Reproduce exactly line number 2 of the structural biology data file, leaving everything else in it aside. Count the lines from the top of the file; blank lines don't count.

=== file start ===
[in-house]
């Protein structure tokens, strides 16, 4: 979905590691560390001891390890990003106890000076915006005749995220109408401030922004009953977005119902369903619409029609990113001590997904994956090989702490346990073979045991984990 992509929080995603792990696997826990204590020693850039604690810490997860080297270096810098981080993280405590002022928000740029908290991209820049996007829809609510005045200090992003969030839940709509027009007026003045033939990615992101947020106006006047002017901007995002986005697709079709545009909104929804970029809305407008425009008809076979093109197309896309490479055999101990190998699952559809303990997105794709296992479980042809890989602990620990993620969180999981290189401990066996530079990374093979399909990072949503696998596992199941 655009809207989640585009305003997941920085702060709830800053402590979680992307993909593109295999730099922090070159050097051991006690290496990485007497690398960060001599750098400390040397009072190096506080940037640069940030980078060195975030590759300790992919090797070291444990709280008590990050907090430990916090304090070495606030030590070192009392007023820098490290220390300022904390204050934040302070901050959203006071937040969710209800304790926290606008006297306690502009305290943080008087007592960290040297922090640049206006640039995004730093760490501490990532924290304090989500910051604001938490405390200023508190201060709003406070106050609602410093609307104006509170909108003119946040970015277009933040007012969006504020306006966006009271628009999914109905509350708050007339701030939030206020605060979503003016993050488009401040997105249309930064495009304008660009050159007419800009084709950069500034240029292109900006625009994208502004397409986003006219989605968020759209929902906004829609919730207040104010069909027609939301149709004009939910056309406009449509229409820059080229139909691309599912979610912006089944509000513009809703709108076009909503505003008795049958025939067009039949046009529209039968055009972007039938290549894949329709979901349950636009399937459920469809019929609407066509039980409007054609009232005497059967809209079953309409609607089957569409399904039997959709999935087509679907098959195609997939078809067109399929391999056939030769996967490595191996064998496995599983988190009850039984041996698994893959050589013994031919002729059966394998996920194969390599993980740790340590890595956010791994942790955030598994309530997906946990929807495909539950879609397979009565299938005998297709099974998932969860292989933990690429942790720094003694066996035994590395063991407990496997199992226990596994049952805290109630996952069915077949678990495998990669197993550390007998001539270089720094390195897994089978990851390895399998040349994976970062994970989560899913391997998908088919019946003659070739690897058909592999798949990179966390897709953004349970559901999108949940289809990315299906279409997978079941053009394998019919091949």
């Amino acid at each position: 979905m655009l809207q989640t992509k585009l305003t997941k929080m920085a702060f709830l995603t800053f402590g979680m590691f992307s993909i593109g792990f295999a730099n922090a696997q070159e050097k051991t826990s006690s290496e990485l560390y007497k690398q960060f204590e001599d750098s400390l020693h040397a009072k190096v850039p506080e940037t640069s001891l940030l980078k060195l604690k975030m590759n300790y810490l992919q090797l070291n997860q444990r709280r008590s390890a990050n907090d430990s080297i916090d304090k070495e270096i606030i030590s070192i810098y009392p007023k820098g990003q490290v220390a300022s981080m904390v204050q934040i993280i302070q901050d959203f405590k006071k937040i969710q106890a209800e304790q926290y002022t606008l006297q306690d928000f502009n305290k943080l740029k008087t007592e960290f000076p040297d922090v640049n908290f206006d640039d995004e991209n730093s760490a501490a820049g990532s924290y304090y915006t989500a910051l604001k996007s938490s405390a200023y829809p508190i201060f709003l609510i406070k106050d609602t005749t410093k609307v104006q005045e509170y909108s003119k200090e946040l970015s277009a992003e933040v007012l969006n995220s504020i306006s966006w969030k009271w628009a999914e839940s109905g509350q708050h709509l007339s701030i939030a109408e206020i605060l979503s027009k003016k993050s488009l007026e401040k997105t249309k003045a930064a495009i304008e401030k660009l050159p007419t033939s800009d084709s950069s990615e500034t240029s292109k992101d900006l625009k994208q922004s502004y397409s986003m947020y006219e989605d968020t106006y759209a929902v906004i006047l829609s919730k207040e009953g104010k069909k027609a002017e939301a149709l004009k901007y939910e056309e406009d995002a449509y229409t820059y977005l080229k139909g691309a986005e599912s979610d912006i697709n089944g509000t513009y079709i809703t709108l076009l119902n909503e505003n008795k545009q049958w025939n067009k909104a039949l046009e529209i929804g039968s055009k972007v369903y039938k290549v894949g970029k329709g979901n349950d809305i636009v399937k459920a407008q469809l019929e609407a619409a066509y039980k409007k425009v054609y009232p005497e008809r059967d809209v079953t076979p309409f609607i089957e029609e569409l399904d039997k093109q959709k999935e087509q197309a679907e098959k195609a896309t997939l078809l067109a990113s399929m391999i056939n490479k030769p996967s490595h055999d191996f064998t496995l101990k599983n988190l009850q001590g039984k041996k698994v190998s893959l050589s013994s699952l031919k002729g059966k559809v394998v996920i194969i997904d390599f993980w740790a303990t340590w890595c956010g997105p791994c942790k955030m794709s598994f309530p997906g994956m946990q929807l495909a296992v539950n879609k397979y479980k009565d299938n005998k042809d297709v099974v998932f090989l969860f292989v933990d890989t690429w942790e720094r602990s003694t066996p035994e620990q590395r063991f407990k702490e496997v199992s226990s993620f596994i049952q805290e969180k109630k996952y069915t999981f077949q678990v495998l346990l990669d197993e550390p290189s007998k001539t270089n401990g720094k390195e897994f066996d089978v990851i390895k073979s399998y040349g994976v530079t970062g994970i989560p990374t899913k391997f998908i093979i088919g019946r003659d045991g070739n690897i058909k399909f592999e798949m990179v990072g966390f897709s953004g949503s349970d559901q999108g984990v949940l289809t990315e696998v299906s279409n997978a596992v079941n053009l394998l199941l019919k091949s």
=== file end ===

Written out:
């Protein structure tokens, strides 16, 4: 979905590691560390001891390890990003106890000076915006005749995220109408401030922004009953977005119902369903619409029609990113001590997904994956090989702490346990073979045991984990 992509929080995603792990696997826990204590020693850039604690810490997860080297270096810098981080993280405590002022928000740029908290991209820049996007829809609510005045200090992003969030839940709509027009007026003045033939990615992101947020106006006047002017901007995002986005697709079709545009909104929804970029809305407008425009008809076979093109197309896309490479055999101990190998699952559809303990997105794709296992479980042809890989602990620990993620969180999981290189401990066996530079990374093979399909990072949503696998596992199941 655009809207989640585009305003997941920085702060709830800053402590979680992307993909593109295999730099922090070159050097051991006690290496990485007497690398960060001599750098400390040397009072190096506080940037640069940030980078060195975030590759300790992919090797070291444990709280008590990050907090430990916090304090070495606030030590070192009392007023820098490290220390300022904390204050934040302070901050959203006071937040969710209800304790926290606008006297306690502009305290943080008087007592960290040297922090640049206006640039995004730093760490501490990532924290304090989500910051604001938490405390200023508190201060709003406070106050609602410093609307104006509170909108003119946040970015277009933040007012969006504020306006966006009271628009999914109905509350708050007339701030939030206020605060979503003016993050488009401040997105249309930064495009304008660009050159007419800009084709950069500034240029292109900006625009994208502004397409986003006219989605968020759209929902906004829609919730207040104010069909027609939301149709004009939910056309406009449509229409820059080229139909691309599912979610912006089944509000513009809703709108076009909503505003008795049958025939067009039949046009529209039968055009972007039938290549894949329709979901349950636009399937459920469809019929609407066509039980409007054609009232005497059967809209079953309409609607089957569409399904039997959709999935087509679907098959195609997939078809067109399929391999056939030769996967490595191996064998496995599983988190009850039984041996698994893959050589013994031919002729059966394998996920194969390599993980740790340590890595956010791994942790955030598994309530997906946990929807495909539950879609397979009565299938005998297709099974998932969860292989933990690429942790720094003694066996035994590395063991407990496997199992226990596994049952805290109630996952069915077949678990495998990669197993550390007998001539270089720094390195897994089978990851390895399998040349994976970062994970989560899913391997998908088919019946003659070739690897058909592999798949990179966390897709953004349970559901999108949940289809990315299906279409997978079941053009394998019919091949």